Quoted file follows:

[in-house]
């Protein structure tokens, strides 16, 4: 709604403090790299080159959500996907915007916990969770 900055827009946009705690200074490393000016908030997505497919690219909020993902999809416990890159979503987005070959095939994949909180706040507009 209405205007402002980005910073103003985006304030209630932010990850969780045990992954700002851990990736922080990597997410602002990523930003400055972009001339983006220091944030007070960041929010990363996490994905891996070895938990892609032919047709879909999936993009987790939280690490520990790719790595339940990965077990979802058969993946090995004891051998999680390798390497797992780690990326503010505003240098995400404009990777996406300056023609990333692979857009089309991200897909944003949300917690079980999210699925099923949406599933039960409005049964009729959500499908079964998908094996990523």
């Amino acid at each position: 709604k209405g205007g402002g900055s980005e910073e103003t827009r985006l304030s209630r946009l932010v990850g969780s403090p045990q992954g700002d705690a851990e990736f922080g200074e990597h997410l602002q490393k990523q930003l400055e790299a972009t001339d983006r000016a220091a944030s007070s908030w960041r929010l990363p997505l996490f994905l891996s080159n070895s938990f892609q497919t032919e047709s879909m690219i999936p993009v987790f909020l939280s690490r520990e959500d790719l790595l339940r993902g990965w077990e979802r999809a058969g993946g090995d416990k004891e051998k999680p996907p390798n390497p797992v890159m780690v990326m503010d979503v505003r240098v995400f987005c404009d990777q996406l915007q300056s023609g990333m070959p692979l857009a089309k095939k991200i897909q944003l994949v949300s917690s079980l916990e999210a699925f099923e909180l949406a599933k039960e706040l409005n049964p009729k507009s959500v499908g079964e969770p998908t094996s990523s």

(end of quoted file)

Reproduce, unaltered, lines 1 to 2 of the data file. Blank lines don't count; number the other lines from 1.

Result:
[in-house]
């Protein structure tokens, strides 16, 4: 709604403090790299080159959500996907915007916990969770 900055827009946009705690200074490393000016908030997505497919690219909020993902999809416990890159979503987005070959095939994949909180706040507009 209405205007402002980005910073103003985006304030209630932010990850969780045990992954700002851990990736922080990597997410602002990523930003400055972009001339983006220091944030007070960041929010990363996490994905891996070895938990892609032919047709879909999936993009987790939280690490520990790719790595339940990965077990979802058969993946090995004891051998999680390798390497797992780690990326503010505003240098995400404009990777996406300056023609990333692979857009089309991200897909944003949300917690079980999210699925099923949406599933039960409005049964009729959500499908079964998908094996990523």